messages sent down were called the Freeborns and the material that came back was the Freebornery! It was sent down in batches of about 10 messages at a time and Freeborn punched up the traffic preparatory to producing the tetra catalogue. When the bulk of the traffic had reached him he started producing the catalogue and sending up results in the form shown in Para 11 (a supplement was sent up at the end to cover odd messages that had come in late). The handling of the material was reduced to such a fine art ultimately that although the last of the day's traffic did not arrive until 14.00 or 15.00 (the key running from 12.00 - 12.00) results were coming up by 17.00. [Later on, if the day was proving difficult, we had a trigram catalogue listing 3 letter repeats between pairs of messages with the first letters of the trigrams in common. This is a refinement it is unnecessary to describe more fully]. This tetra catalogue providing as it did our "good fits" was the foundation of our work and the speedy and efficient service we received played a major part in our success.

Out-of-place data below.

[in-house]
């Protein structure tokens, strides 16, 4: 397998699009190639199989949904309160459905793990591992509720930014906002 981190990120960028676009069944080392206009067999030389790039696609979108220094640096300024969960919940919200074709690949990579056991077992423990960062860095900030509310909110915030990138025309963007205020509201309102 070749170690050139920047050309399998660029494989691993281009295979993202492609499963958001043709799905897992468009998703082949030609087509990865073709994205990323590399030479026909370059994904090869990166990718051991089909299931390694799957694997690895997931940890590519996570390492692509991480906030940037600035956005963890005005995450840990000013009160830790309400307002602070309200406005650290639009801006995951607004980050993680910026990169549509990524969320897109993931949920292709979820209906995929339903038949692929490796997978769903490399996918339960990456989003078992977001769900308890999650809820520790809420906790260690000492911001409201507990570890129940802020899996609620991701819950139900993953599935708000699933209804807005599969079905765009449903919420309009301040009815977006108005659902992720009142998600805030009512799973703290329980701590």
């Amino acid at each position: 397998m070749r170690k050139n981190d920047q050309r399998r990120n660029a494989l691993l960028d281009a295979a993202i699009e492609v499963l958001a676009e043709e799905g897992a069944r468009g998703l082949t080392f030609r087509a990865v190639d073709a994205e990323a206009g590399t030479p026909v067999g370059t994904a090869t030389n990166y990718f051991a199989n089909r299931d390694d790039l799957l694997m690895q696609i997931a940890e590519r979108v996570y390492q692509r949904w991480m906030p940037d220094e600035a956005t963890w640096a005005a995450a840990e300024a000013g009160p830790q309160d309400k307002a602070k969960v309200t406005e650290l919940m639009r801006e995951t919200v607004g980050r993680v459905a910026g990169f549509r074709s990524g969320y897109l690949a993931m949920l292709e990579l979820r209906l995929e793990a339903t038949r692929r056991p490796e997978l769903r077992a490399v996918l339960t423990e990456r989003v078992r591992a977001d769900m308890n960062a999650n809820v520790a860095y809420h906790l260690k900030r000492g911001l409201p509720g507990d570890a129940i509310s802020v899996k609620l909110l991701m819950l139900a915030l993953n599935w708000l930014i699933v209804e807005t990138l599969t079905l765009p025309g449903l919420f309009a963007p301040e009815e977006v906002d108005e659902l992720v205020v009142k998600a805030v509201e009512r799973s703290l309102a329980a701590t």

21. The Big Room did all the rest of the preparatory work. The message trigrams having been worked out (this was done by the R.R. and re-done as a check by the Big Room since it was vital to have no error) the messages were prepared for comparison as follows. We have a stock of long sheets, known as banburies since they were originally made at Banbury, having 100 - 250 columns (they were made in varying lengths) each column containing the letters A to Z in alphabetical order. If the message was say 182 letters long and the text began JXBNR ... , a girl would take a 200 long banbury and would mark in red the letters J, X, B, N, R ... in successive columns. Having done this she would take the banbury to a hand punch and punch out the marked letters. Here is a miniature punched sheet - with a 10 letter alphabet and 12 columns instead of a 26 letter alphabet and 200 columns. The "message" is CJAEBBIHGADJ and Ø represents a punched hole. Note also (1) message trigram (2) message number (3) dummyismus (i.e. estimated % chance of message being dummy) (4) category (explained later) (5) guide hole.